The only time I ever laid eyes on the great Robert Aldrich was at a test screening of “Twilight’s Last Gleaming” at the Esquire Theater in Chicago, in what must have been the fall of 1976. He stepped out of a limousine, with those famous eyebrows curling upward, and maneuvered his imposing bulk straight past the gaggle of slack-jawed cinephiles who were waiting in line to see what would turn out to be his last masterpiece. At that point, the film still contained the scenes with Vera Miles as the wife of the President (Charles Durning), in what I recall as a couple of split-screen telephone conversations (one of the movie’s major motifs is electronic, as opposed to interpersonal, contact) that were probably meant to make during’s character more human and sympathetic, though as it turned out, Durning’s performance had plenty of warmth (both real and manufactured-on-demand) and Aldrich rightly decided that the Miles scenes broke up the male-dominated storyline without adding a great deal to the picture.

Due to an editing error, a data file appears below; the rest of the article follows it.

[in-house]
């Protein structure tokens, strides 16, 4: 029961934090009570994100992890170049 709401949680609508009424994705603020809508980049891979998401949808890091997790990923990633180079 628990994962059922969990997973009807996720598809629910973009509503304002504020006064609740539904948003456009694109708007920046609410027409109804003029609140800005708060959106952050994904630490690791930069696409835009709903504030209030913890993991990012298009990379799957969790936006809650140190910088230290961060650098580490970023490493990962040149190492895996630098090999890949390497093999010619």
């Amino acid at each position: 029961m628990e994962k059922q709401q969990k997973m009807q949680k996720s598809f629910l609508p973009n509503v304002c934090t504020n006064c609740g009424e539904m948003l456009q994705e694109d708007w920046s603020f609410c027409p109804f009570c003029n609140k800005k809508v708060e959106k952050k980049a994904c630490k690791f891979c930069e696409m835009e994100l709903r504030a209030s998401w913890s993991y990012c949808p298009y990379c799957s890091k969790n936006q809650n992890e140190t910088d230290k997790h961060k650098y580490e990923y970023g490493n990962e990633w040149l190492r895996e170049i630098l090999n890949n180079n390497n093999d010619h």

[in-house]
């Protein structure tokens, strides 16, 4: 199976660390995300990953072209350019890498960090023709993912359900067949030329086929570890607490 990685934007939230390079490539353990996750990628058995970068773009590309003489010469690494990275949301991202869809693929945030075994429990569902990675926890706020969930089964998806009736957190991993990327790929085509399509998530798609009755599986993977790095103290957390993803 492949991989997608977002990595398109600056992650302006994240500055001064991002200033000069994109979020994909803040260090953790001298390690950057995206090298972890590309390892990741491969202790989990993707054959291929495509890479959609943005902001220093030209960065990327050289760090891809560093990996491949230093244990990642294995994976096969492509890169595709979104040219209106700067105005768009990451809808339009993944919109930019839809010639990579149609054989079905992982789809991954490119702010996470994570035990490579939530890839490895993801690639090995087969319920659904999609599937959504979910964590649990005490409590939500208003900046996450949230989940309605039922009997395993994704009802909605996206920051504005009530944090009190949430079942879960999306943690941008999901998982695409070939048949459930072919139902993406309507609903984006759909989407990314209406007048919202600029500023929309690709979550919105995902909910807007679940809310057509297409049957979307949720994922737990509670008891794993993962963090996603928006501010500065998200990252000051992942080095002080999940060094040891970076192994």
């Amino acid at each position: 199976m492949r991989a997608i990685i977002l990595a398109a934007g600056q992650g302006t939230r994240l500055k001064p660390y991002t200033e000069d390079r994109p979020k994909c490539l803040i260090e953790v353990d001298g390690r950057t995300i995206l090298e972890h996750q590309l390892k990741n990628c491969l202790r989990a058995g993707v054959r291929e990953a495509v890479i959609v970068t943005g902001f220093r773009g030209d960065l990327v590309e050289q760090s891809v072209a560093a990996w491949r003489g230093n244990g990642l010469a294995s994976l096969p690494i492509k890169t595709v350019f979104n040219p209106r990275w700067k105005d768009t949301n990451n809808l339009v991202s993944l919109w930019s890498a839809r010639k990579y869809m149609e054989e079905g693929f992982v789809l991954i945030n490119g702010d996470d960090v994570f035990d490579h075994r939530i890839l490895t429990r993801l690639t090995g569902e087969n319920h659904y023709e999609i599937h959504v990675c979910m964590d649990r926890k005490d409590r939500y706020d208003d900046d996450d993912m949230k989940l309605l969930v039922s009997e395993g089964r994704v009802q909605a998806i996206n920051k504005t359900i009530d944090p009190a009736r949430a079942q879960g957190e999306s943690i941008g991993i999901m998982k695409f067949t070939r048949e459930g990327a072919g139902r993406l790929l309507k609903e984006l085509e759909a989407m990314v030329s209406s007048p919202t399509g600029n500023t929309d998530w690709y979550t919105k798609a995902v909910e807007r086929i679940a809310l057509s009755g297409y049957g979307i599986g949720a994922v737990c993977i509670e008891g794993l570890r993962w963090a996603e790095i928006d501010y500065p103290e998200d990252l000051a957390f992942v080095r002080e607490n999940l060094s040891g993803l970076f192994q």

The Olive disc comes from a first rate restoration by Bavaria Studios that at last does justice in home video to Aldrich’s elaborate and careful use of the split-screen technique — at the time, something of a cliche on its way out, but deployed here in a manner that makes sense both emotionally (bringing together the principal players– Burt Lancaster, Richard Widmark, and Durning — who are operating from widely separated locations) and thematically (the movie insists on screens within screens, images within images, in a game of infinite reflection). As a supplement, Olive includes Robert Fischer’s excellent 68-minute documentary on the film’s making, “Aldrich over Munich,” which contains much intriguing information on the unusual (for then) circumstances of the shoot, which required America to be recreated on soundstages and open fields in southern Germany.
The film is still a killer — ferociously political at the same time it possess a stateliness and dignity straight out of Corneille. My New York Times review is here, along with a few words about another Cold War fiction recently rescued from distribution limbo, Ralph Thomas’s 1956 comedy “The Iron Petticoat” with Bob Hope and Katharine Hepburn.